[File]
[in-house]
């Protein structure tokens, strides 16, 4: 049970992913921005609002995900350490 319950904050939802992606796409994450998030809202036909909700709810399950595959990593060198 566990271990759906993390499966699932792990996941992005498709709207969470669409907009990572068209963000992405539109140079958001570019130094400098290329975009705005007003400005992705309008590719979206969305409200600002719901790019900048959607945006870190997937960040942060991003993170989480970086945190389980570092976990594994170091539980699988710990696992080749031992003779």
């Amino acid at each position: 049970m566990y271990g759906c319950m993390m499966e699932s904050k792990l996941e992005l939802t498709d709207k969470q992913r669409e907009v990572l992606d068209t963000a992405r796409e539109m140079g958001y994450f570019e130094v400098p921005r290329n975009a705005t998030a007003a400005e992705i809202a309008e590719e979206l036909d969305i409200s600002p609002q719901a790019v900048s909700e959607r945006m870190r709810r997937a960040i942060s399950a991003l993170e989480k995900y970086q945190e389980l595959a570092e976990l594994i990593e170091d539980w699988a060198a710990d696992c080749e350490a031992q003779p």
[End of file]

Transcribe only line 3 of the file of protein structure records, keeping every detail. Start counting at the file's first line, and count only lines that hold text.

């Amino acid at each position: 049970m566990y271990g759906c319950m993390m499966e699932s904050k792990l996941e992005l939802t498709d709207k969470q992913r669409e907009v990572l992606d068209t963000a992405r796409e539109m140079g958001y994450f570019e130094v400098p921005r290329n975009a705005t998030a007003a400005e992705i809202a309008e590719e979206l036909d969305i409200s600002p609002q719901a790019v900048s909700e959607r945006m870190r709810r997937a960040i942060s399950a991003l993170e989480k995900y970086q945190e389980l595959a570092e976990l594994i990593e170091d539980w699988a060198a710990d696992c080749e350490a031992q003779p």